498 Welcome to Fullerton

Jack Finn Collection

Jack Finn Collection

The famous Fullerton Arch serves as a terrific frame for this image of Pacific Electric no. 498 Express interurban, probably taken during a railfan trip (note the crowd to the left and the young man posing in the open freight door).

Jack Finn Collection

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Showing 12 comments
  • Dave Lessig
    Reply

    This is the Southern Division.

  • Bob N
    Reply

    Does anyone know where in Fullerton and what Hwy ( Harbor?) this is?

  • Mike Marincovich
    Reply

    This photo was taken at Harbor Blvd and Berkeley Ave in Fullerton. The bridge was demolished in 1964. I think the view is looking south. The old right of way to the east of where the bridge was is now the Juanita Cooke Greenbelt Tail.

  • Steve Crise
    Reply

    The date of this photo is October 17, 1948. This trip is listed in the PRS publication “50 Years of Railroading in Southern California”, page 183. It was trip PRS Trip # 64, PE Southern District.

  • Clifford Prather
    Reply

    Berkeley Ave was built on the former PE right-of-way. Harbor Blvd was known as Spadra Road at the time the photo was taken and was once the route of US 101.

  • Scott Pitzer
    Reply

    How much longer was the line to Fullerton electrified? (I’m surprised by the 1948 photo.)

  • Chuck Haynes
    Reply

    I walked this line many times. We moved to North Fullerton (Sunny Hills)in 1956. To the right of the picture the line curves North and a little ways up the line is the grade separation that had P.E. on top and U.P. down below. The “Welcome to Fullerton Bridge” was demolished in 1964 and Fullerton has never been the same.

  • Bob Davis
    Reply

    I couldn’t find a date for the de-electrification of the Fullerton Line. I think there was a fan trip out on the Whittier line with a 5050 around 1951 or 52. Although passenger service was long gone (1938) there was apparently enough freight business to make keeping the wires hot for box motors and juice jacks advisable.

    Regarding the Fullerton bridge–I suspect if it was still there, it would be a “gotcha” for careless truck drivers with tall trailers.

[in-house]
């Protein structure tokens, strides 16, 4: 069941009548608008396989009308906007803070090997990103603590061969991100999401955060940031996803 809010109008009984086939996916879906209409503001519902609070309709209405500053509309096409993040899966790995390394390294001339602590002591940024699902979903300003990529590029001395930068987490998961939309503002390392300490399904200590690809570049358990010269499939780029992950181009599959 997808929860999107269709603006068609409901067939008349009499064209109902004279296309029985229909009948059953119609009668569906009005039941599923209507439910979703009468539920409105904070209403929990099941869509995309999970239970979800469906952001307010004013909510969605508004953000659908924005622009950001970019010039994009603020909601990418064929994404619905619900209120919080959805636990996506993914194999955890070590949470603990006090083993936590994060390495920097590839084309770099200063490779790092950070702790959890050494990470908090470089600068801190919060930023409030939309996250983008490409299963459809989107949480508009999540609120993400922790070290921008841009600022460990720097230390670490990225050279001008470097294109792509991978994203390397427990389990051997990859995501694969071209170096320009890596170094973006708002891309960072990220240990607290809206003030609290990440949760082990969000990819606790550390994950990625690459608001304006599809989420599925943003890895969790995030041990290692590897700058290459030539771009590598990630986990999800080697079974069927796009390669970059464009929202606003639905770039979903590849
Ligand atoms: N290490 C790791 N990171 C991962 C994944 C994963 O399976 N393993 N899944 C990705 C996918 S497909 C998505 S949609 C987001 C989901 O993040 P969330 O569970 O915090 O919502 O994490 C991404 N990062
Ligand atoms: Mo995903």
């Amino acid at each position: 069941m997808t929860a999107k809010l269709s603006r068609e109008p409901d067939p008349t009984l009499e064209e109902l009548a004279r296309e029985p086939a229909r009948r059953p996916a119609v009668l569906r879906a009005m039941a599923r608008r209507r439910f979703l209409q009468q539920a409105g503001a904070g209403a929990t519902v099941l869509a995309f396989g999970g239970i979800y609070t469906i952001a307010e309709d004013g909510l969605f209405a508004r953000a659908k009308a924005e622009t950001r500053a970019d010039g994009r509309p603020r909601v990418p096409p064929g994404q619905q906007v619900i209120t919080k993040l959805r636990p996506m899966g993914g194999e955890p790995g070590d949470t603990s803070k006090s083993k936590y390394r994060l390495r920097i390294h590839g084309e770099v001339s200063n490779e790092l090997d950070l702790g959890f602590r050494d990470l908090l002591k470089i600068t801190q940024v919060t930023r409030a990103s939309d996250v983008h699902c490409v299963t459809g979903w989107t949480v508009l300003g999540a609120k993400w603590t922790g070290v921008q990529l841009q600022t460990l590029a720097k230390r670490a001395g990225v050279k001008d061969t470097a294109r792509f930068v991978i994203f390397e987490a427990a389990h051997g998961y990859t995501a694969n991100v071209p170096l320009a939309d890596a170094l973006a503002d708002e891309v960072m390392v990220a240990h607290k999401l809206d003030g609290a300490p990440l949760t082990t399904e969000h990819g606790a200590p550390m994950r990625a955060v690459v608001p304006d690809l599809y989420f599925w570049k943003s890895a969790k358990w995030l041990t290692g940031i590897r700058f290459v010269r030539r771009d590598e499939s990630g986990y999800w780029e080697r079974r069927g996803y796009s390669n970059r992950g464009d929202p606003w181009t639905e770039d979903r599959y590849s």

• Al Donnelly
    Reply

    Bob would appear to be barking up the correct line pole here. Swett et al indicated (Special 16 and Supplement 6) that the Fullerton Branch along with the La Habra-Yorba Linda/Stern line were never intended as true passenger services, but more as an invasion of Santa Fe freight territory. Built by New PE in 1917, Fullerton was laid with 75 lb rail on treated ties and dirt/gravel ballasted. Built earlier in two phases, the La Habra was lighter with 60 lb on redwood and dirt. (1927-on: Fullerton passengers rode a 220 class city car to Laon Jct., transferring to an 800 to Santa Fe Springs, and thence a Whittier 800 on to downtown LA.) Since Swett never noted a de-electrification, one might expect that as long as freight was profitable the wires would likely remain hot. Power was supplemented by Substation 11 at Brea as an addition to the subs along the Whittier main. Fullerton cars were stored overnight at the 1918 concrete station. Citrus was the main freight with Fullerton and Yorba Linda revenues about similar, but less than La Habra (1938 figures).

    • Walter Clark
      Reply

      Excellent Al Donnelly.
      You said “Since Swett never noted a de-electrification, one might expect that as long as freight was profitable the wires would likely remain hot.”
      Do you think they remained hot up until the above photo was taken? Was fruit being hauled all that time too?

  • Al Donnelly
    Reply

    Walter-I believe there is a site that was documenting packing house histories (at least for the Inland Empire areas, but maybe more) and answers might be somewhere in there. Even with a post-war recession, a growing trucking industry, and problems with winter freezes the fruit industry remained pretty strong until housing tracts fell from the sky. I don’t see why fruit would not be carried this late, even if they expected to let the groves die off in order to sell the land (usually a several year horizon). Exactly when automated fruit harvesting machines came in to replace hand pickers would need to be researched as that would probably finish off marginal packing sheds through consolidation of services at fewer processing plants. And if those were off-line or with highway access, it would have cut into PE’s car-haulings. I doubt that the experiments with air freight (like Santa Fe Airways) had much of an impact on the rail distribution system for perishable goods, and mechanical refrigeration solved many problems for handling over those old networks. Major changes in marketing fruits were still a few years out.

  • Al Donnelly
    Reply

    Link to site covering packing houses for Southern & Northern California:
    http://coastdaylight.com/ljames1/scph.html

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